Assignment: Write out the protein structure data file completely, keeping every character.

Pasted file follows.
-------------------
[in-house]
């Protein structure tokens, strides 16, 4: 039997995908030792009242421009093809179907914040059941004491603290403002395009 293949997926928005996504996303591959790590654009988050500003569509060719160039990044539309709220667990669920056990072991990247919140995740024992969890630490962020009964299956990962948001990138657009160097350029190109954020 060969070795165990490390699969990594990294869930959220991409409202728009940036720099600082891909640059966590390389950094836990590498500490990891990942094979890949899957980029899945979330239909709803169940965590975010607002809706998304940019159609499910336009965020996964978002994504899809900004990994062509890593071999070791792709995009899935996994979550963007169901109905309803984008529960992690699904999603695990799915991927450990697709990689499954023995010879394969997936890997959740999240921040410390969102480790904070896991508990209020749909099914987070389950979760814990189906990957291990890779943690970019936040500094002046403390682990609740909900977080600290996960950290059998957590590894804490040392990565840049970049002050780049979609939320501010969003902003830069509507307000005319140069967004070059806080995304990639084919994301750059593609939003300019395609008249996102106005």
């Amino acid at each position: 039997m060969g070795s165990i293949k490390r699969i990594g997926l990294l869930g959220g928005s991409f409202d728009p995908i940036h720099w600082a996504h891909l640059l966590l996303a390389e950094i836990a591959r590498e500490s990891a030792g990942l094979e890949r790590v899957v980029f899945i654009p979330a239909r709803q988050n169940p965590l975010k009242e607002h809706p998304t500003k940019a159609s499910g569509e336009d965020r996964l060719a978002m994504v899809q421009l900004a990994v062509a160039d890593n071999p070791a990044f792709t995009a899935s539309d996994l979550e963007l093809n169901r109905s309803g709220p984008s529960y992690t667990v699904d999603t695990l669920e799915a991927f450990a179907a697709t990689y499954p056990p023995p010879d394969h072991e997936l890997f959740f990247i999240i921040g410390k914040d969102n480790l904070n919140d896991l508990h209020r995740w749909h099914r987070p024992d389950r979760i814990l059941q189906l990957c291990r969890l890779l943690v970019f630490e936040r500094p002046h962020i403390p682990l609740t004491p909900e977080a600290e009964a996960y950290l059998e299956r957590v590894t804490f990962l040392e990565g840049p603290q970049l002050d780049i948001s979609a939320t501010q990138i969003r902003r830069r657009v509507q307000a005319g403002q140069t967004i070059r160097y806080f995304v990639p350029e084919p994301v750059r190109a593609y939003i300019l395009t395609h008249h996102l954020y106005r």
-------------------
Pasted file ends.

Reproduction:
[in-house]
């Protein structure tokens, strides 16, 4: 039997995908030792009242421009093809179907914040059941004491603290403002395009 293949997926928005996504996303591959790590654009988050500003569509060719160039990044539309709220667990669920056990072991990247919140995740024992969890630490962020009964299956990962948001990138657009160097350029190109954020 060969070795165990490390699969990594990294869930959220991409409202728009940036720099600082891909640059966590390389950094836990590498500490990891990942094979890949899957980029899945979330239909709803169940965590975010607002809706998304940019159609499910336009965020996964978002994504899809900004990994062509890593071999070791792709995009899935996994979550963007169901109905309803984008529960992690699904999603695990799915991927450990697709990689499954023995010879394969997936890997959740999240921040410390969102480790904070896991508990209020749909099914987070389950979760814990189906990957291990890779943690970019936040500094002046403390682990609740909900977080600290996960950290059998957590590894804490040392990565840049970049002050780049979609939320501010969003902003830069509507307000005319140069967004070059806080995304990639084919994301750059593609939003300019395609008249996102106005």
């Amino acid at each position: 039997m060969g070795s165990i293949k490390r699969i990594g997926l990294l869930g959220g928005s991409f409202d728009p995908i940036h720099w600082a996504h891909l640059l966590l996303a390389e950094i836990a591959r590498e500490s990891a030792g990942l094979e890949r790590v899957v980029f899945i654009p979330a239909r709803q988050n169940p965590l975010k009242e607002h809706p998304t500003k940019a159609s499910g569509e336009d965020r996964l060719a978002m994504v899809q421009l900004a990994v062509a160039d890593n071999p070791a990044f792709t995009a899935s539309d996994l979550e963007l093809n169901r109905s309803g709220p984008s529960y992690t667990v699904d999603t695990l669920e799915a991927f450990a179907a697709t990689y499954p056990p023995p010879d394969h072991e997936l890997f959740f990247i999240i921040g410390k914040d969102n480790l904070n919140d896991l508990h209020r995740w749909h099914r987070p024992d389950r979760i814990l059941q189906l990957c291990r969890l890779l943690v970019f630490e936040r500094p002046h962020i403390p682990l609740t004491p909900e977080a600290e009964a996960y950290l059998e299956r957590v590894t804490f990962l040392e990565g840049p603290q970049l002050d780049i948001s979609a939320t501010q990138i969003r902003r830069r657009v509507q307000a005319g403002q140069t967004i070059r160097y806080f995304v990639p350029e084919p994301v750059r190109a593609y939003i300019l395009t395609h008249h996102l954020y106005r």